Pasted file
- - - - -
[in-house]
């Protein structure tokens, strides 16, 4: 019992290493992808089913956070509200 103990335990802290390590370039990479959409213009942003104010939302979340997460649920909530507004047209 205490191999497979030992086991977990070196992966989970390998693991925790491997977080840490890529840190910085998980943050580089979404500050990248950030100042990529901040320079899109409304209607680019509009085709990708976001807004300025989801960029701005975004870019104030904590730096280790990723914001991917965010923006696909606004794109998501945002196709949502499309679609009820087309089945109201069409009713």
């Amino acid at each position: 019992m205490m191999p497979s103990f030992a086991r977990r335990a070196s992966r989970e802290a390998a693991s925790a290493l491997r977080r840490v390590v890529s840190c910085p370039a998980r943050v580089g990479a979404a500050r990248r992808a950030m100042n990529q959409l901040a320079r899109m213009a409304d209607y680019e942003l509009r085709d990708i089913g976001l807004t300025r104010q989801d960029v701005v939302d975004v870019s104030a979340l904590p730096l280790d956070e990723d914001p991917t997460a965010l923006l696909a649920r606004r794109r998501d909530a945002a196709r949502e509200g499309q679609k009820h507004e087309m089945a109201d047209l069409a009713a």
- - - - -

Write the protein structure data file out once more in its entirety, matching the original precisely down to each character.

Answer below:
[in-house]
């Protein structure tokens, strides 16, 4: 019992290493992808089913956070509200 103990335990802290390590370039990479959409213009942003104010939302979340997460649920909530507004047209 205490191999497979030992086991977990070196992966989970390998693991925790491997977080840490890529840190910085998980943050580089979404500050990248950030100042990529901040320079899109409304209607680019509009085709990708976001807004300025989801960029701005975004870019104030904590730096280790990723914001991917965010923006696909606004794109998501945002196709949502499309679609009820087309089945109201069409009713």
């Amino acid at each position: 019992m205490m191999p497979s103990f030992a086991r977990r335990a070196s992966r989970e802290a390998a693991s925790a290493l491997r977080r840490v390590v890529s840190c910085p370039a998980r943050v580089g990479a979404a500050r990248r992808a950030m100042n990529q959409l901040a320079r899109m213009a409304d209607y680019e942003l509009r085709d990708i089913g976001l807004t300025r104010q989801d960029v701005v939302d975004v870019s104030a979340l904590p730096l280790d956070e990723d914001p991917t997460a965010l923006l696909a649920r606004r794109r998501d909530a945002a196709r949502e509200g499309q679609k009820h507004e087309m089945a109201d047209l069409a009713a």